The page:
Ever wonder where the term “sustainability” came from? Well, wonder no more. It was the creation of Dr. Gro Harlem Brundtland, the world leader who set us on a path to recognize that prosperity, human health and environmental sustainability were not three things, but one.
Gro Harlem Brundtland was born in Oslo, Norway, on April 20, 1939 (“Gro” is pronounced “grew”). Her parents were activists for social welfare in Norway, and when Norway fell to Hitler and things got dangerous for families like theirs, she was secreted to Sweden to wait out the war with her grandmother. After the war, she returned and her family picked up where they left off. Brundtland remembered, “On the bookshelves at home, classics like Marx stood next to Karl Evang’s Sexual Education and the Workers’ Lexcion.”
Her father, a physician, was an active part of the Norwegian political sphere, serving as doctor to the king and prime minister. Later he became the country’s Secretary of Defense. Brundtland followed in his footsteps, also becoming a physician, in her case specializing in public health. With her MD in hand, she worked with the poor and especially with women needing information and services about their reproductive health. She was a leading advocate for the right of women to choose the course of their pregnancies, including the availability of abortion.
So, when the prime minister asked to meet with her in 1974, she expected it was about her father’s work or her position on abortion. No, the prime minister said, nothing about that. He wanted her to become Norway’s Minister of the Environment. Initially shocked, she accepted, at 35 becoming the first woman environmental minister in the world.
She went to work with enthusiasm. Too much enthusiasm, some thought. She rankled the industrial community with new regulations and pollution fines, put more land into national parks than some thought advisable, and generally positioned the environment into the very center of the political landscape. When cajoled to moderate her views, she replied, “Nature could not afford any indifference.”
The Norwegian government in the 1980s was in a state of flux, with ruling parties changing regularly. Brundtland was a member of the Labour Party, and when it came to power in 1981, she became Prime Minister. The job lasted only eight months before another change in ruling party ousted her. But twice more she returned as Prime Minister, both for much longer terms than her first.
Between posts as prime minister, she took on another monumental task, the one which made her name a household word. The Secretary-General of the United Nations asked her to chair a new independent commission to look at the environment. Once assured that she would have free reign to lead as she thought best, she agreed, and the work of the World Commission on Environment and Development (WCED) began at Christmas, 1983.
She insisted that WCED view the goals of prosperity, health and environment as a comprehensive topic. Before that time, environmental quality had been considered an afterthought—something to be cleaned up after economic development had worked some sort of magic. Along with the full-time executive director of the commission, Jim MacNeill, a Canadian diplomat, Brundtland set out to convince the world that a prosperous and healthy world could only occur if the environment was healthy as well.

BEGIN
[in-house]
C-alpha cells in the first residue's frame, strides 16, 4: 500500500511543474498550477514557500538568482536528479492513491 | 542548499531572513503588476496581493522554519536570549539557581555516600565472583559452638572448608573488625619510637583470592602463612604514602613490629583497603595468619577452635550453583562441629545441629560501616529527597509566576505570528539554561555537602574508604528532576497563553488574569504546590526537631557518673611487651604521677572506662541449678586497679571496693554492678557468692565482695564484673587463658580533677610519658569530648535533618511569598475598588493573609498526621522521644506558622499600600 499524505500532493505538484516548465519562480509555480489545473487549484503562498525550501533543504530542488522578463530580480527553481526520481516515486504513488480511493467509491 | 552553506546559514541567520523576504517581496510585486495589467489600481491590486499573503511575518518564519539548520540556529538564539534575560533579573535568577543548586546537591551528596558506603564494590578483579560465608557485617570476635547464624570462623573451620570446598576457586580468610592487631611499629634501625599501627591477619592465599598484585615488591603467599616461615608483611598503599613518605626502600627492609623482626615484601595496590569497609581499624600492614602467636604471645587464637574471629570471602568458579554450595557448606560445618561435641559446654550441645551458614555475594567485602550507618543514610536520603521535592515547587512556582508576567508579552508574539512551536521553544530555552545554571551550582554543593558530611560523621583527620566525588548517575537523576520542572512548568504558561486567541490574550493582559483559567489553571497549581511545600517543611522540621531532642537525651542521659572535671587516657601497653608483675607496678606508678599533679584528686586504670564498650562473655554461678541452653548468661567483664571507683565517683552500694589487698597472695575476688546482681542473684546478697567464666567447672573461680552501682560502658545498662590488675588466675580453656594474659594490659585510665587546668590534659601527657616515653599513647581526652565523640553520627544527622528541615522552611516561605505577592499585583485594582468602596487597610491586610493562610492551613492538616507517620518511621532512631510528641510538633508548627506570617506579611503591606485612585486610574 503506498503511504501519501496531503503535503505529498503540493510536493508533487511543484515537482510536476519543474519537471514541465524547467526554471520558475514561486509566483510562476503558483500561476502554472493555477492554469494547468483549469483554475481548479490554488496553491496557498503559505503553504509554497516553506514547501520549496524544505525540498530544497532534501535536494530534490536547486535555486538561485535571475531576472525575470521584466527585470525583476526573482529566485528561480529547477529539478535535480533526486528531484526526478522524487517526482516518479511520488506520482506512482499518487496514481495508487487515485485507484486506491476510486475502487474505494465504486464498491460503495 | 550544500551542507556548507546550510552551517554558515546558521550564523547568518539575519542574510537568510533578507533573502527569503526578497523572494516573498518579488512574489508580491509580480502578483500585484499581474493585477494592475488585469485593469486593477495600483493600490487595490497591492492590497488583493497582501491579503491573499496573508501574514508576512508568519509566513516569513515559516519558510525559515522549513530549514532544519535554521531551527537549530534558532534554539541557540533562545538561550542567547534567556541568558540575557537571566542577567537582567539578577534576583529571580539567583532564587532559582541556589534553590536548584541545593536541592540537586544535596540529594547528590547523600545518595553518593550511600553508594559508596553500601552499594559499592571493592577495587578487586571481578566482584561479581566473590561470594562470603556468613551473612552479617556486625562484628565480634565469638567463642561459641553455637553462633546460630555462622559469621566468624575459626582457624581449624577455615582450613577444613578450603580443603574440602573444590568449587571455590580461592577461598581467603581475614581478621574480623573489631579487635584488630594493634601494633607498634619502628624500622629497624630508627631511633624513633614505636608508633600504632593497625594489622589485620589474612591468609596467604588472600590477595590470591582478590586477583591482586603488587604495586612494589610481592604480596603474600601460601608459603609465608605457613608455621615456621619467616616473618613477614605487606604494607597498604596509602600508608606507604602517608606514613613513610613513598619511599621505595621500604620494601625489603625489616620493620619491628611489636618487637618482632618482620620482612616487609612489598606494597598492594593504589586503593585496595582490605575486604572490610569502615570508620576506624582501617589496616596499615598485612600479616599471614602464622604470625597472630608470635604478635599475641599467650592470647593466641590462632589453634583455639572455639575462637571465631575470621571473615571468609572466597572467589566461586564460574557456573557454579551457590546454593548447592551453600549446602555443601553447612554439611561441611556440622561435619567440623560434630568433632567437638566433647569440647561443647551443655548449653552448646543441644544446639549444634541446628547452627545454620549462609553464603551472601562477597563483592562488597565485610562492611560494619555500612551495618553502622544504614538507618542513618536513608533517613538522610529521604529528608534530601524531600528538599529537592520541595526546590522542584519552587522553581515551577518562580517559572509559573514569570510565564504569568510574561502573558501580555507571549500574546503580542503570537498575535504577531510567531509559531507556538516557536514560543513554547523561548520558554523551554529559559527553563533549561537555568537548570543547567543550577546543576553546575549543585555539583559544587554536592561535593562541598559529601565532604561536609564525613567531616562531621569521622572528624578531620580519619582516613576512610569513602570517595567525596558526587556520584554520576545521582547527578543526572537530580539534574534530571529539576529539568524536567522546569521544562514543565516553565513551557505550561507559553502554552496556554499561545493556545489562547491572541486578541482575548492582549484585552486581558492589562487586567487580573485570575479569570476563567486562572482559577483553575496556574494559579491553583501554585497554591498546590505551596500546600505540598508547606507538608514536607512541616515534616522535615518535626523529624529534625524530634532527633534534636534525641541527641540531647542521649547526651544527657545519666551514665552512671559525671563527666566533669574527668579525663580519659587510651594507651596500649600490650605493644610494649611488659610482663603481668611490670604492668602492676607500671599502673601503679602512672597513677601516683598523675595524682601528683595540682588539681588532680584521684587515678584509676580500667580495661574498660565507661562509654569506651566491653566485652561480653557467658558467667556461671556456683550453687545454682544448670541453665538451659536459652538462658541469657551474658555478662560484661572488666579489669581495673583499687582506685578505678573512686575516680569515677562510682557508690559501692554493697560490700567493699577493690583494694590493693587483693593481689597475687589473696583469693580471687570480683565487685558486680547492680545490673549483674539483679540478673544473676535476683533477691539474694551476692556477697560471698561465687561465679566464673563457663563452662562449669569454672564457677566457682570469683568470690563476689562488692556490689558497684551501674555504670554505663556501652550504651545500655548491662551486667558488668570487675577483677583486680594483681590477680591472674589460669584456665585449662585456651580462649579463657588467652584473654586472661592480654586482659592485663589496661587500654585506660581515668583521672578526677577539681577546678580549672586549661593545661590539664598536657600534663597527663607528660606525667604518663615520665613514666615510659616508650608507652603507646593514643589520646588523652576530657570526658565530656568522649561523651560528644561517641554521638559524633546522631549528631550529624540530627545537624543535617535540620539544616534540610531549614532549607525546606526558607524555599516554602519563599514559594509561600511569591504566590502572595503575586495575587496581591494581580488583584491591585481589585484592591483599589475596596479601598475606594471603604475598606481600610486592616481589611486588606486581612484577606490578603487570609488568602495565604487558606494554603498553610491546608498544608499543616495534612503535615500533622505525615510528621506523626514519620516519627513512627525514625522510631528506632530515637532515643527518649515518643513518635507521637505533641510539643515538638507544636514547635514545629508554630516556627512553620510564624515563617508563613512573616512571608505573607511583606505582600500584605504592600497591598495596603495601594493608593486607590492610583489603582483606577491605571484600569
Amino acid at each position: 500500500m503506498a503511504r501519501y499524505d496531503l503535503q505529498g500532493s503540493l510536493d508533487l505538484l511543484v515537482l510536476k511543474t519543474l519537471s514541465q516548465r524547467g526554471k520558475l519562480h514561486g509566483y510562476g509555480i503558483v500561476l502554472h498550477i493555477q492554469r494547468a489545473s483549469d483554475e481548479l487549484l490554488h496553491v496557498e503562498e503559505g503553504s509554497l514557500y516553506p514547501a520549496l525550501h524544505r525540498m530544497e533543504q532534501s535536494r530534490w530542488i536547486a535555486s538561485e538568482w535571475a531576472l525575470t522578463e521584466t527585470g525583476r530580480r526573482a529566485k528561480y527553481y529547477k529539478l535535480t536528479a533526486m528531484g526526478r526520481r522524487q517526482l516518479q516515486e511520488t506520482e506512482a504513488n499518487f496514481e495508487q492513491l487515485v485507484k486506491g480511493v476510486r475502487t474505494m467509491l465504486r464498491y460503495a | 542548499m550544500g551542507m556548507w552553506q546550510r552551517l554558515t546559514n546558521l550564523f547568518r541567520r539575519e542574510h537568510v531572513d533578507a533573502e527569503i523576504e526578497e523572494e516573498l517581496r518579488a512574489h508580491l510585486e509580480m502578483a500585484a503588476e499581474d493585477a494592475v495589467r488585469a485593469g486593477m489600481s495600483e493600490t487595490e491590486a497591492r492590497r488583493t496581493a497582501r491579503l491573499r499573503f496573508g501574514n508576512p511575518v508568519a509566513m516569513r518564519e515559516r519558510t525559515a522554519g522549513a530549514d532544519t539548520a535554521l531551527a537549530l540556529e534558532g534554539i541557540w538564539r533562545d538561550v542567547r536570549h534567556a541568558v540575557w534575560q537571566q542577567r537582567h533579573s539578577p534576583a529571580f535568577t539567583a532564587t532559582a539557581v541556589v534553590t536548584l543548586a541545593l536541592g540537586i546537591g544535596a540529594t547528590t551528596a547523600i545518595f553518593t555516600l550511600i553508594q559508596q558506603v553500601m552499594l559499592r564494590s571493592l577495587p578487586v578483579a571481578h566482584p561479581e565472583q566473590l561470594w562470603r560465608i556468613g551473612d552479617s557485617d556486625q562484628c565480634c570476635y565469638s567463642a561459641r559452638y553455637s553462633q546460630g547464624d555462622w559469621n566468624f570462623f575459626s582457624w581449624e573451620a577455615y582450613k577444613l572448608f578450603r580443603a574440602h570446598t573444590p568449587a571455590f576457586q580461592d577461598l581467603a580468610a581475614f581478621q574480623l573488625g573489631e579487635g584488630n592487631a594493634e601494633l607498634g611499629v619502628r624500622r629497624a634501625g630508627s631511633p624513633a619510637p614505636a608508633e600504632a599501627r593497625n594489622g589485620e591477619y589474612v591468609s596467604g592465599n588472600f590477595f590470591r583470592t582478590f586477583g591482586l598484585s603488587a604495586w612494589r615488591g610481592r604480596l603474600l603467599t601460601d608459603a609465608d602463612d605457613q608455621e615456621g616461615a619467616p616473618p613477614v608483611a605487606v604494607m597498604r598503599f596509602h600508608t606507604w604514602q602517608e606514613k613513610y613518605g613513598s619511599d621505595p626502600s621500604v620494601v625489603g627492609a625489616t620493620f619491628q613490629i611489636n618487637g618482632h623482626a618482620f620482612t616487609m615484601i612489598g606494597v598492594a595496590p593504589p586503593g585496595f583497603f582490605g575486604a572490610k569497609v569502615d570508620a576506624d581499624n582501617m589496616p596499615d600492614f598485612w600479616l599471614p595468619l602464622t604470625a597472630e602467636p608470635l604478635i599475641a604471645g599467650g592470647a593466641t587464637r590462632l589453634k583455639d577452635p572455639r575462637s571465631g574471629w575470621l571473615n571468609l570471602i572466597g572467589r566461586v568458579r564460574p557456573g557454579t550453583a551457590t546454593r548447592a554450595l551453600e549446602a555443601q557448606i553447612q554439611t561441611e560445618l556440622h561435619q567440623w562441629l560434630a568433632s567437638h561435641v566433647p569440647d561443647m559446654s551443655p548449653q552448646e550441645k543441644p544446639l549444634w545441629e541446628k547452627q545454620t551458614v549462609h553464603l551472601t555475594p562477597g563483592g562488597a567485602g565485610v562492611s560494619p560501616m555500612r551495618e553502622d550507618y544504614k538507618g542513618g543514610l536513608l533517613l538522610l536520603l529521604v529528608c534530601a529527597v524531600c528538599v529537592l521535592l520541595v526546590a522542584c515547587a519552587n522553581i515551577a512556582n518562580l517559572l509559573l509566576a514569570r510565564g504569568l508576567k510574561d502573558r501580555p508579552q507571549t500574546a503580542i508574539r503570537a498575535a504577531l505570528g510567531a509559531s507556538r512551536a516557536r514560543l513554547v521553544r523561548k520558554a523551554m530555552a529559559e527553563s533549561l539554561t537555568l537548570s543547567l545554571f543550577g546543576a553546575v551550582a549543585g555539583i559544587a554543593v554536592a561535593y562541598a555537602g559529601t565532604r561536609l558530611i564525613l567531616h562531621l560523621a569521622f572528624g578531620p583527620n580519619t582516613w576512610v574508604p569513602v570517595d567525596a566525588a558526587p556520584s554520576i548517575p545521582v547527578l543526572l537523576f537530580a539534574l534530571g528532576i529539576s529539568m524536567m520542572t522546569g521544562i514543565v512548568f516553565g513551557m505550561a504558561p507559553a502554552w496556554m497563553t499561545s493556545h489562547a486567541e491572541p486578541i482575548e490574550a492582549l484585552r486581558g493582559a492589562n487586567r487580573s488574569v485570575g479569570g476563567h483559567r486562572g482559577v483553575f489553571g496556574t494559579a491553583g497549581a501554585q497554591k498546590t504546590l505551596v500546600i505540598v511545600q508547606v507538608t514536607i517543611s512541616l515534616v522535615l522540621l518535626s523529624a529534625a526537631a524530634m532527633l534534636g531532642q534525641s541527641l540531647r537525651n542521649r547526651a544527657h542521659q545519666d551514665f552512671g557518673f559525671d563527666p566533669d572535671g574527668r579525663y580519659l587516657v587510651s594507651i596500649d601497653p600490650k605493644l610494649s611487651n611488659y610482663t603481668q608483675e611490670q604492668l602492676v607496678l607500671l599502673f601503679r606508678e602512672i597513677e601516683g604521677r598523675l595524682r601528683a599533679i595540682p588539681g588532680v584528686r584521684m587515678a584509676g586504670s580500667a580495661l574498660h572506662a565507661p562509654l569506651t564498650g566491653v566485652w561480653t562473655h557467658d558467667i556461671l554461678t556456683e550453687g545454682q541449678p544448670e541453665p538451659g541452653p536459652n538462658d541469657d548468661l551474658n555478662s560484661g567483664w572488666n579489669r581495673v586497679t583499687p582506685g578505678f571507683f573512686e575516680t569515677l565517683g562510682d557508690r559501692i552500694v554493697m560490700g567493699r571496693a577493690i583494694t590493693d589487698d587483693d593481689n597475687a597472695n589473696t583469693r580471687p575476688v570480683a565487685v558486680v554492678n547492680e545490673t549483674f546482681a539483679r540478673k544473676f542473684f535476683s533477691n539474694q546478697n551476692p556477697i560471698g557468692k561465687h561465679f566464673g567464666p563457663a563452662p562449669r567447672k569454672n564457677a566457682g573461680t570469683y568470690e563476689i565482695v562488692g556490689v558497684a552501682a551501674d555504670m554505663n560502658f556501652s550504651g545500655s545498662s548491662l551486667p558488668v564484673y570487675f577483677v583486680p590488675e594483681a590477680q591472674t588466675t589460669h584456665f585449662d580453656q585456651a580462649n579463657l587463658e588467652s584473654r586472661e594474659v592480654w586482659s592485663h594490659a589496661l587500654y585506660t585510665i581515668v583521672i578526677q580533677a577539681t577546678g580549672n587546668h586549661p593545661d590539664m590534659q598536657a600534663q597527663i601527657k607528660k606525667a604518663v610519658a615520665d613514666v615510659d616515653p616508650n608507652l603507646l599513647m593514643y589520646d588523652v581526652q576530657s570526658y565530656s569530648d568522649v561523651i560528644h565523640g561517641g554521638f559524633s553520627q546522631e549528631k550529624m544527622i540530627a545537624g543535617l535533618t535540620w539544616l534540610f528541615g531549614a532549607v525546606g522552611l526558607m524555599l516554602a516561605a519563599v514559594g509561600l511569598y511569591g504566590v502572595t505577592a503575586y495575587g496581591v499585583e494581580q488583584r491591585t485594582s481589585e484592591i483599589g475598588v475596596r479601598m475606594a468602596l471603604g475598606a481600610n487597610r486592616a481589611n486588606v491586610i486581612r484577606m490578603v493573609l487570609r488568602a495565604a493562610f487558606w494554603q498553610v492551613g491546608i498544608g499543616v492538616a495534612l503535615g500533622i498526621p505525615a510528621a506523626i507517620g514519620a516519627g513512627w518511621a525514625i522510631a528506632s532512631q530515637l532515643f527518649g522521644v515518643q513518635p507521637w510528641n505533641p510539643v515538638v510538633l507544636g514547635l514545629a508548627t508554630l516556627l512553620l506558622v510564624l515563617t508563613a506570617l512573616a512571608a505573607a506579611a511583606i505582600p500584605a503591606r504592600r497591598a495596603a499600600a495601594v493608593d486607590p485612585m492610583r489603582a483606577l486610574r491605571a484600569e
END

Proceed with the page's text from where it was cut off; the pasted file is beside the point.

She and the members of the commission—chosen equally from developed and developing countries—went around the world holding hearings and tours in places where poverty and environmental degradation were living together. They issued their report in March, 1987, as the book Our Common Future (see the calendar entry for March 20). Under Brundtland’s leadership, WCED coined a new term: Sustainability. Today we would say that the term and its underlying premise went viral.
The vision of Gro Harlem Brundtland brought her nearly universal approval. She began earning nicknames—the Green Goddess, Earth Mother, Mrs. Green and Godmother of Sustainable Development. Norwegians called her Landsmoderen, Mother of the Nation. She was the most popular Norwegian Prime Minister in history.
Although her work with WCED ended officially in the late 1980s and her last term as prime minister ended in 1996, she did not slow down. She led the World Health Organization from 1998-2003, bringing the program back from the brink of disrepute to renewed respectability and effectiveness. She continues to serve on organizations and speak about the need for an integrated approach to prosperity, health and environment. As she has said,
“Let us fight the indifference which has prevailed in the past and move towards that equilibrium between people, consumption, and the carrying capacity of our earth which we call sustainable development. Let us listen to the voice of unborn generations and make the earth the hospitable place that any human being deserves.”
Nielsen, Larry A. 2017. Nature’s Allies: Eight Conservationists Who Changed Our World. Island Press, Washington, DC. 255 pages.